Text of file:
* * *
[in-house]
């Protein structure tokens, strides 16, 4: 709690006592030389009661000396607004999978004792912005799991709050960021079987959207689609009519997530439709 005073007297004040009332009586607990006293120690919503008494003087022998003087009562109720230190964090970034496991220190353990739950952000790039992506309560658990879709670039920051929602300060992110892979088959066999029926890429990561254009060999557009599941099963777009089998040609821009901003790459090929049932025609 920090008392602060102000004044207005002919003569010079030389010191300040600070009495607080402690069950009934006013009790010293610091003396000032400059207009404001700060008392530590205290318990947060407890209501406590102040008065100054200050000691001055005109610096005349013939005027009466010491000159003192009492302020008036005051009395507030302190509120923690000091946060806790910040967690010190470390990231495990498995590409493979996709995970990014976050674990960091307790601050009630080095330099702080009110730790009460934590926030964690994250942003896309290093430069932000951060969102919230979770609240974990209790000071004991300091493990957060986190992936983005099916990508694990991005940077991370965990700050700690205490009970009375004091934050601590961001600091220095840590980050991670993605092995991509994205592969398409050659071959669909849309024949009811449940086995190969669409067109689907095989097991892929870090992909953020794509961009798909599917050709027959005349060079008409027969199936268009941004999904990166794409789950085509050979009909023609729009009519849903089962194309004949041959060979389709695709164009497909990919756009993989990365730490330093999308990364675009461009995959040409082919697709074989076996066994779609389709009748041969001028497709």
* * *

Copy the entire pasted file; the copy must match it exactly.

[in-house]
């Protein structure tokens, strides 16, 4: 709690006592030389009661000396607004999978004792912005799991709050960021079987959207689609009519997530439709 005073007297004040009332009586607990006293120690919503008494003087022998003087009562109720230190964090970034496991220190353990739950952000790039992506309560658990879709670039920051929602300060992110892979088959066999029926890429990561254009060999557009599941099963777009089998040609821009901003790459090929049932025609 920090008392602060102000004044207005002919003569010079030389010191300040600070009495607080402690069950009934006013009790010293610091003396000032400059207009404001700060008392530590205290318990947060407890209501406590102040008065100054200050000691001055005109610096005349013939005027009466010491000159003192009492302020008036005051009395507030302190509120923690000091946060806790910040967690010190470390990231495990498995590409493979996709995970990014976050674990960091307790601050009630080095330099702080009110730790009460934590926030964690994250942003896309290093430069932000951060969102919230979770609240974990209790000071004991300091493990957060986190992936983005099916990508694990991005940077991370965990700050700690205490009970009375004091934050601590961001600091220095840590980050991670993605092995991509994205592969398409050659071959669909849309024949009811449940086995190969669409067109689907095989097991892929870090992909953020794509961009798909599917050709027959005349060079008409027969199936268009941004999904990166794409789950085509050979009909023609729009009519849903089962194309004949041959060979389709695709164009497909990919756009993989990365730490330093999308990364675009461009995959040409082919697709074989076996066994779609389709009748041969001028497709």